We are constantly looking for ways to objectively measure the effect of interventions
One method that has been used successfully by opus research for almost a decade is the “hands-on” method.
The idea behind the “Hands-On” method is that drivers vary their hand positions based on the level of risk they perceive and the complexity of the environment in which they are driving. When drivers perceive the driving environment is riskier and more complex, they tend to keep their hands on the top half of the steering wheel. When they feel there is less risk – so they are more relaxed – they tend to put their hands on the bottom half of the steering wheel. The method gives us a way to measure how complex the driving task is for the driver, and therefore evaluate what can be done to make the task easier and less prone to driver error.
The “Hands-On” method is simple, shows more variation between drivers than other objective measures such as speed and following distance, and can be adapted to a range of evaluation tasks. From the roadside, and preferably from an inconspicuous and elevated position, two observers independently count the number of hands each driver has on the top half of the steering wheel: two hands, one hand or no hands.
“Hands-On” has been shown to be a sensitive measure of perceived risk. A simple illustration is that drivers keep their hands on the top half of the steering wheel more often when they are driving at 100km/h than when driving at 50km/h, a lower risk situation. Being able to measure drivers’ perceived risk has allowed us to make some useful conclusions. For example, we have found that different driving groups show different behaviours, with drivers of larger vehicles such as SUVs showing a more relaxed hand position than those in smaller vehicles, and men tending to be more relaxed drivers than women.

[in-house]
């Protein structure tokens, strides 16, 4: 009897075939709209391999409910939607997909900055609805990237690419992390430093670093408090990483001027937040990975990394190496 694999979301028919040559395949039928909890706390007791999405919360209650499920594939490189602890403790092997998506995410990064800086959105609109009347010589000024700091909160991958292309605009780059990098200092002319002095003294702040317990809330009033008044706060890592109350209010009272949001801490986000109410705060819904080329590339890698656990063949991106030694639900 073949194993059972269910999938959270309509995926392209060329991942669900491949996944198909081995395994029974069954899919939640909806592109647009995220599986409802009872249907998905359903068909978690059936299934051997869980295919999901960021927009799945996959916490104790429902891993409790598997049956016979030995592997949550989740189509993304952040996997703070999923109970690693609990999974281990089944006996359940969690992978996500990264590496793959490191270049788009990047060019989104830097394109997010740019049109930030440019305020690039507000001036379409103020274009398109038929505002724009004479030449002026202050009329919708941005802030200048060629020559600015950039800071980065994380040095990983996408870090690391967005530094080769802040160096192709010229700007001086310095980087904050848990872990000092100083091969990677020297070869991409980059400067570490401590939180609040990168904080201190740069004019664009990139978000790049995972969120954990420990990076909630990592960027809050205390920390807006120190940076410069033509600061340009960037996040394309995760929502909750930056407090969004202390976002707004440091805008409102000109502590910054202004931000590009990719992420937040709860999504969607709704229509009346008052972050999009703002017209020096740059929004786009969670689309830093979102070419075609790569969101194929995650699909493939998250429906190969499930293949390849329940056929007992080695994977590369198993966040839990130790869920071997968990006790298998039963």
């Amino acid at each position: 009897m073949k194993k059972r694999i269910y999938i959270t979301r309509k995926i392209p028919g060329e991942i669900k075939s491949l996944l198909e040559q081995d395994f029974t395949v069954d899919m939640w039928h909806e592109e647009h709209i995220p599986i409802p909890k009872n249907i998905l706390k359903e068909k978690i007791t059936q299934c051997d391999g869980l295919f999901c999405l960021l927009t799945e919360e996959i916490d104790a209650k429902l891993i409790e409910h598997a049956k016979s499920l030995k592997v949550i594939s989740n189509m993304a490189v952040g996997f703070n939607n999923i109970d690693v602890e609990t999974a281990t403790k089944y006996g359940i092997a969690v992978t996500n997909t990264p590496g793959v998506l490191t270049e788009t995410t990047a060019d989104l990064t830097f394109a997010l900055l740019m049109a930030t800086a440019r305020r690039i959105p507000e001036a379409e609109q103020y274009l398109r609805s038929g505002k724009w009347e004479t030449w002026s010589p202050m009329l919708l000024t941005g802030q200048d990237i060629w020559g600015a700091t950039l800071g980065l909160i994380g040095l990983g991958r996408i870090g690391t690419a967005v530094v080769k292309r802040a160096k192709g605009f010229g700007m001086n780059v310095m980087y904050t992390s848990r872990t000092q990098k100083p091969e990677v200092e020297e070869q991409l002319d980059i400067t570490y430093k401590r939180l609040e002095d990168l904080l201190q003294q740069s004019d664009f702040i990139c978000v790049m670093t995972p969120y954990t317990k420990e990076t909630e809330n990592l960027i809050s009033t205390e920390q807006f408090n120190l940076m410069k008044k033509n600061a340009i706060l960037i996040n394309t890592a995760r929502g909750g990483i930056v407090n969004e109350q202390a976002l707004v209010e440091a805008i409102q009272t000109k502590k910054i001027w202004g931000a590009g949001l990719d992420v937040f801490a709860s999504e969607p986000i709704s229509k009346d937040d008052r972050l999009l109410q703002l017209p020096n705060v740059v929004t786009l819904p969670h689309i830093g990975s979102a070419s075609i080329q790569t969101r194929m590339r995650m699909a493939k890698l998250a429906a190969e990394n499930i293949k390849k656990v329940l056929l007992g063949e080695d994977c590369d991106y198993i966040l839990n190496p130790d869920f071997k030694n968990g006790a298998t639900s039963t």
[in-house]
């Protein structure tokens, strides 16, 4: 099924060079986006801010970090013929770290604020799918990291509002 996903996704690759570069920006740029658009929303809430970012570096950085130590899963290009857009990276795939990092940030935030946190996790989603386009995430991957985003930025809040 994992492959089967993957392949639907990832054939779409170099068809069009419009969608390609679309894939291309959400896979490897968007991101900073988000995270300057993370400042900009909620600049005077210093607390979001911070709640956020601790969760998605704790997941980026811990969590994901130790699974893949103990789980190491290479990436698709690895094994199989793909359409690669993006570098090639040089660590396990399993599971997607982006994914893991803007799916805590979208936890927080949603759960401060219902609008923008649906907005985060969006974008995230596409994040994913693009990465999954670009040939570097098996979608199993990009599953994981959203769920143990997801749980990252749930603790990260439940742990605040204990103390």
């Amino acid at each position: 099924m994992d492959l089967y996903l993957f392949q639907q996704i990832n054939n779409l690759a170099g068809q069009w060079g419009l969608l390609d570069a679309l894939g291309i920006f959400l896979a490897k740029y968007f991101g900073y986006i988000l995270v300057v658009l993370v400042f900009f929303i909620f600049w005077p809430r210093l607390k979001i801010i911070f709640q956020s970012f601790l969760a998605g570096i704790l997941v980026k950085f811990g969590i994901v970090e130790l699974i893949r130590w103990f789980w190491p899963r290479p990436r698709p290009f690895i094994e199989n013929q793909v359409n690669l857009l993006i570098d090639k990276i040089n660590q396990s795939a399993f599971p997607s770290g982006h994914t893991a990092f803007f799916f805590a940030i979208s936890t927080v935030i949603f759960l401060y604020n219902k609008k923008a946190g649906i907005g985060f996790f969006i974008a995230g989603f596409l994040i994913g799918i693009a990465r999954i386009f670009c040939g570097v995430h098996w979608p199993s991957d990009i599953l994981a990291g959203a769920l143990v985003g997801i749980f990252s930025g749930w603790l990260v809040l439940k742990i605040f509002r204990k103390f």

Potential applications of the results of “Hands-On” surveys are measuring signage interventions, such as variable messages for hazards and incidents, road narrowing and speed interventions, as well as delineation and changes to driver road views. It could also be used to identify roads where drivers tend to take more risks and where more interventions could therefore be considered.
Funded by the NZTA, Opus Research recently evaluated the effectiveness at night time of a series of road marking improvements in the Wellington region. Night vision equipment was needed to compare hand positions before and after the improvements, and the results – that drivers were more relaxed after the environment had been enhanced – demonstrated that the road marking improvements had been a successful undertaking. From NZTA’s point of view, the result shows that investment in bigger, brighter markings can provide an environment that is effectively closer to safer daytime driving in dry conditions.
The full research report for this project can be viewed at: www.nzta.govt.nz/resources/research/reports/442